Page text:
Heart Attacks More Deadly for Women
Heart disease is the leading cause of death in the United States. While both men and women have heart attacks, statistics show they're more deadly for women. Full Focus reporter Heather Hill has more
(Video of this report will be available in the Full Focus section on the Web site on Thursday afternoon).
Heart disease is the leading cause of death in the United States. While both men and women have heart attacks, statistics show they're more deadly for women. Full Focus reporter Heather Hill has more on what every woman should know when it comes to heart health.
February is National Heart Month and a luncheon today turned the spotlight on the part of the population we don't usually associate with heart attacks -- women.
Suzie Arnegger: I was mis-diagnosed by seven doctors and two emergency rooms within a period of six months.
Suzie Arnegger was 56-years-old when she had her heart attack. She wasn't a smoker, didn't have a family history of heart problems and wasn't overweight. Flu-like symptoms finally sent her to the emergency room. Arnegger says women need to be aware that, like her, they might not experience what we think of as traditional symptoms.
Arnegger: They need to look for jaw pain, mid-back pain, flu-like symptoms. I had face pain that went across this way (shows with hand), and we do get the chest pain and pain going down the arm.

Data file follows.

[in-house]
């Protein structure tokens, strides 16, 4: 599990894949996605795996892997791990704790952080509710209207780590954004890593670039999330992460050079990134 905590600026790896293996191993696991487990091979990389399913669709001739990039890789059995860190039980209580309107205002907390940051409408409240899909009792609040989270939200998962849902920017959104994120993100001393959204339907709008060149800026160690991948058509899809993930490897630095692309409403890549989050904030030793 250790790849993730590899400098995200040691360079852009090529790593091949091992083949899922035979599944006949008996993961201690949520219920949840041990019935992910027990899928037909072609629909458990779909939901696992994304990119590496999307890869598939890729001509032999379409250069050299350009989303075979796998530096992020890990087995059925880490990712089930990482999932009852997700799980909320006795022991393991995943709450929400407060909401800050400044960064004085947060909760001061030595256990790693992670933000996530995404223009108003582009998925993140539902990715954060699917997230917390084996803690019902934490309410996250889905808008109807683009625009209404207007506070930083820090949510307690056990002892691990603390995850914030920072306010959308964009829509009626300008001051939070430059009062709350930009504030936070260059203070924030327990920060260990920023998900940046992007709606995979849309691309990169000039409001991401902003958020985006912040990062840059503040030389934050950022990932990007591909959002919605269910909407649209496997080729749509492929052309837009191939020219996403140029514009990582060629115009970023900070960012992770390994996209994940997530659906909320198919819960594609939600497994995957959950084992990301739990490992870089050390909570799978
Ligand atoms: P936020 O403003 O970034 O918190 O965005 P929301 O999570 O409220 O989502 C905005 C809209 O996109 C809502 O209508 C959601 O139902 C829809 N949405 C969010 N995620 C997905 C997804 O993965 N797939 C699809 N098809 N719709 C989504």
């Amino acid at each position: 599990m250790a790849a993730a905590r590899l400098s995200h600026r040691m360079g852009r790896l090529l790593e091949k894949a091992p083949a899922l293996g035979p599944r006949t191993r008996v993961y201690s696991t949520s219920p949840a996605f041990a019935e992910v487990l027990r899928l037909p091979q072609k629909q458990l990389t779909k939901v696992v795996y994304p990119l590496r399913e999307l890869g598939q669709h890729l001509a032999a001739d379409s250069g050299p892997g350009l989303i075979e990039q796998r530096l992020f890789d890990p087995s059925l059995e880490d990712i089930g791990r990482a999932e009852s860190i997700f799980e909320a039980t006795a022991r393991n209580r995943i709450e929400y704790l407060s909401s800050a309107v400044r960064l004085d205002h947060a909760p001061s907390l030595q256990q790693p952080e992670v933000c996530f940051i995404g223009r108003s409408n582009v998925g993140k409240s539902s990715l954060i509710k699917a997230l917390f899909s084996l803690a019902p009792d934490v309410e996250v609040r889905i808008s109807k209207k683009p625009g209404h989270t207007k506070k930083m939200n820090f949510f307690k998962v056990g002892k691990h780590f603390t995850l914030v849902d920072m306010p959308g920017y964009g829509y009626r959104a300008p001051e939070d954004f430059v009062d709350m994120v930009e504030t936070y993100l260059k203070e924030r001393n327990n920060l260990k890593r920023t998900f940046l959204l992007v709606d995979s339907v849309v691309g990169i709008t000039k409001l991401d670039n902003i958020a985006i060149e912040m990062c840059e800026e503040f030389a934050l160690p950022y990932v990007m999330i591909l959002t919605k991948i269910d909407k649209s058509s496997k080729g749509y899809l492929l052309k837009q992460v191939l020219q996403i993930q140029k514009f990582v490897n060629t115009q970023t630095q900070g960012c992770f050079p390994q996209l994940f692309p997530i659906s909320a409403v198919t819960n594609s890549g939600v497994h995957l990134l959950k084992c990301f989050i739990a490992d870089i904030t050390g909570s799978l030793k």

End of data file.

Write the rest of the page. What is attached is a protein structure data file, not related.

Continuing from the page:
And Arnegger's story isn't unique. Not only is cardiovascular disease as prevalent in women as it is in men, but women with the disease actually have a higher mortality rate.
Dr. Robert Stein is the medical director of cardiovascular services at Palomar Pomerado and the president of San Diego's chapter of the American Heart Association. He says too often, people focus on the tiny differences between men and women rather than how we're alike -- a practice that has led to decades of the misconception that women don't get heart disease.
Stein: The risk to women in terms of cardiovascular health is poorly appreciated. And it's poorly appreciated, not only by the women themselves, but also by the health care providers. We, ourselves, are not as aware of cardiovascular risk in women as we should be as the doctors and the nurses.
Stein says women of all ages need to quit smoking, manage their blood pressure, cholesterol and diabetes, and get at least 30 minutes of exercise daily. But if you're already experiencing symptoms, remember that women are sometimes under-diagnosed and under-treated. Arnegger says you have to be proactive and listen to your body.
Arnegger: They have to get a handle on that and be their own advocate in the doctor's office. If we can't be our own advocate, then bring someone with us, or with that person so that they can help them talk to the doctor."
Palomar Pomerado Health and the American Heart Association sponsored today's women's health luncheon. They say to watch out for other warning signs of potential heart problems including shortness of breath, fatigue, dizziness and nausea.